Results 1 to 1 of 1
03-23-09, 05:40 AM #1
Black sand from Iwo Jima bonds Coastie, Marine
Kelly's Korner: Black sand from Iwo Jima bonds Coastie, Marine
- Jed Burkhart joined the U.S. Coast Guard after high school.
He flew and sailed around the world, visiting exotic ports of call in the Pacific and Atlantic oceans and the Mediterranean Sea.
All of those experiences dance fondly in his memory when he recalls his four years and four months as a Coastie.
But, like many veterans, his service on Iwo Jima haunts him most.
"There isn't an exposed rock on that island that isn't pockmarked with bullets or shrapnel," Burkhart said. "I remember walking along the invasion beach and picking up handfuls of .30-06 cartridges."
The Marines and Coast Guard are the only two branches of the military with a Latin motto. For the Marines it is Semper fidelis or always faithful. For the Coasties it is Semper paratus, always prepared.
Almost 8,000 Marines lost their lives Feb. 19, 1945, during the invasion of the Japanese stronghold.
Coasties drove the Higgins boats that delivered the Marines to the beaches.
The shells carried ashore by U.S. Marines still litter the beach and stand out from the black volcanic cinders that pass for sand on the 8-square-mile island.
One day, while exploring the island, he found the remains of four Japanese soldiers partially buried in one of the caves that honeycomb the island.
"Before I left I scooped up some of the black sand from the invasion beach and kept it in a vial," Burkhart said.
What's really remarkable about finding the bullets, bodies of soldiers and other evidence of the deadly battle is that Burkhart was on Iwo Jima from August 1976 to July 1977.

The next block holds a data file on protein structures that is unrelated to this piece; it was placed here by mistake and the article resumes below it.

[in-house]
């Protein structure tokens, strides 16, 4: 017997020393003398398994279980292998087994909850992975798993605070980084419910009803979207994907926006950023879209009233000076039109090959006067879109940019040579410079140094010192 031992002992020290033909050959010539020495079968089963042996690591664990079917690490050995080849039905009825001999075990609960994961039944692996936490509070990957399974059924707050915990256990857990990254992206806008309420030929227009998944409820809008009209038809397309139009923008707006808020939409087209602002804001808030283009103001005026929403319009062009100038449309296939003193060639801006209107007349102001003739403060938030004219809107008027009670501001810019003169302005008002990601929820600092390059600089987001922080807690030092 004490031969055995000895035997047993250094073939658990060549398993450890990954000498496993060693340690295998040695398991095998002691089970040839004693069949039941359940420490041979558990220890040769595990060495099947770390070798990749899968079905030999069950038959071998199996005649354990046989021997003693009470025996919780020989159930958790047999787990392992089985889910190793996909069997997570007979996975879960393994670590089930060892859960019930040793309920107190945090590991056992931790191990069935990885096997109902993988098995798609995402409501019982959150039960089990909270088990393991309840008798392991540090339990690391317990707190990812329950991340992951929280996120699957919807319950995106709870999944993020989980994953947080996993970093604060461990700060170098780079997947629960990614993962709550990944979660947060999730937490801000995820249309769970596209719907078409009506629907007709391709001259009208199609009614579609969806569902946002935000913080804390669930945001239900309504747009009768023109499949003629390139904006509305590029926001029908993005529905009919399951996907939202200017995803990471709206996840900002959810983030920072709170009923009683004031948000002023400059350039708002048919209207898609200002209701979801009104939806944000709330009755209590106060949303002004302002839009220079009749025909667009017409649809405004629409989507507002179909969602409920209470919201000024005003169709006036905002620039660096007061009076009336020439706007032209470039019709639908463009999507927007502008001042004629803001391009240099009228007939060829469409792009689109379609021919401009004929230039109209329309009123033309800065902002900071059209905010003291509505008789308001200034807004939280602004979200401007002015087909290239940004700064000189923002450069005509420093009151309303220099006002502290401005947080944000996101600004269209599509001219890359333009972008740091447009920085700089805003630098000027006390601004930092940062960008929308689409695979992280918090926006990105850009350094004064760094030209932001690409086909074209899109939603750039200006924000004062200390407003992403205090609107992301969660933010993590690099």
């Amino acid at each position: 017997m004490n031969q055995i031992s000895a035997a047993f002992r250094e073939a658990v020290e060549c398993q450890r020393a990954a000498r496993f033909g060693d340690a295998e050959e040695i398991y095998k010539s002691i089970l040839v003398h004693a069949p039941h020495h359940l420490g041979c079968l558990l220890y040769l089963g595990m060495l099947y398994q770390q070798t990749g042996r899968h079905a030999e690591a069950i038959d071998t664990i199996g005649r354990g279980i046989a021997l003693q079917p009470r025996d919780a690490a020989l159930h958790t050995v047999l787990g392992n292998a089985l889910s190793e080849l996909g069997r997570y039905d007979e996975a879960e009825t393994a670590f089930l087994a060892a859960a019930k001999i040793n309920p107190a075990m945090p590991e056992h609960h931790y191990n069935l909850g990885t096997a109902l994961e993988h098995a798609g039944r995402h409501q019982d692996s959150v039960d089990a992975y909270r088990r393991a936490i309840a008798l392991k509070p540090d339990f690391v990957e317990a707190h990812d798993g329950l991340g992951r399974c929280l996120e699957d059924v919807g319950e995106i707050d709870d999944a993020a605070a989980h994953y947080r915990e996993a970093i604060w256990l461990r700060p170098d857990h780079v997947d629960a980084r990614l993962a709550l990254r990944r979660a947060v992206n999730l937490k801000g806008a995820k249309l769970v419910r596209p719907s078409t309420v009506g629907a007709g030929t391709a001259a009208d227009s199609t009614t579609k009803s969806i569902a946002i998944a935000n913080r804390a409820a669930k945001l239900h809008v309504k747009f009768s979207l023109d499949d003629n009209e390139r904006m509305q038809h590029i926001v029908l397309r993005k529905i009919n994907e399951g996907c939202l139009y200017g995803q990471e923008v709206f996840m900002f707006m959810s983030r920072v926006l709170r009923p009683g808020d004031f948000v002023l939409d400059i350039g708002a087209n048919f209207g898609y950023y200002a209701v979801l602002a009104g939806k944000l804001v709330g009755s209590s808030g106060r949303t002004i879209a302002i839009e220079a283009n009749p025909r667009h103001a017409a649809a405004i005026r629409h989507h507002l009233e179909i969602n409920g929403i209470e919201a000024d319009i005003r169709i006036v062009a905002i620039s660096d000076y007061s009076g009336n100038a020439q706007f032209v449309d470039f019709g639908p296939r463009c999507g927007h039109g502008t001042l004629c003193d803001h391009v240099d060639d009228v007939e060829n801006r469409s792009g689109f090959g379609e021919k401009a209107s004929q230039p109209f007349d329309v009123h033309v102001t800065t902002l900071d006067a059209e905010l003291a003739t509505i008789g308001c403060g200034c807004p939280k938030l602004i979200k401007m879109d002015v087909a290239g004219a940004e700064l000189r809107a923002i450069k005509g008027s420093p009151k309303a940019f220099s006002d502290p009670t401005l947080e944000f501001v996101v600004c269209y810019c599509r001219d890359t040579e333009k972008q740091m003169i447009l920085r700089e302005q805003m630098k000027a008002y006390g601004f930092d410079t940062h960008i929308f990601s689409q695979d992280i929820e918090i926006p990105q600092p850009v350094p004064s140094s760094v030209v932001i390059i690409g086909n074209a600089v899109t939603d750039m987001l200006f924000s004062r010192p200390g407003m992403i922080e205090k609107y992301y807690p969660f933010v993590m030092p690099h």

To this day, he has a deep respect for the price paid by the Marines on Iwo Jima.
It was more than 30 years after the invasion and yet the war still was all around him and the 20 other Coast Guardsmen who manned a Long Range Aid to Navigation, or LORAN, station there.
Years later, Burkhart learned that a friend's father, Marine Sgt. Bill McElwee, was an Iwo Jima veteran.
"I heard he was sick and I thought he might enjoy some of my pictures and the vial of sand," Burkhart said. "He died shortly after that and they buried the him with the sand."
Somehow, more than 30 years after Burkhart left Iwo Jima and more than 60 years after McElwee stormed ashore with the 27th Marines, an aging Coastie helped prepare a faithful old Marine for the end.
Semper paratus. Semper fidelis.
In Kelly's Korner, Dan Kelly writes about the people and personalities that make Berks County special. Contact him at 610-371-5040 or firstname.lastname@example.org.
IN LOVING MEMORY OF MY LATE HUSBAND, SSgt Roger A. Alfano, USMC
ONE PROUD MARINE
Once a Marine...Always a Marine
Users Browsing this Thread
There are currently 1 users browsing this thread. (0 members and 1 guests)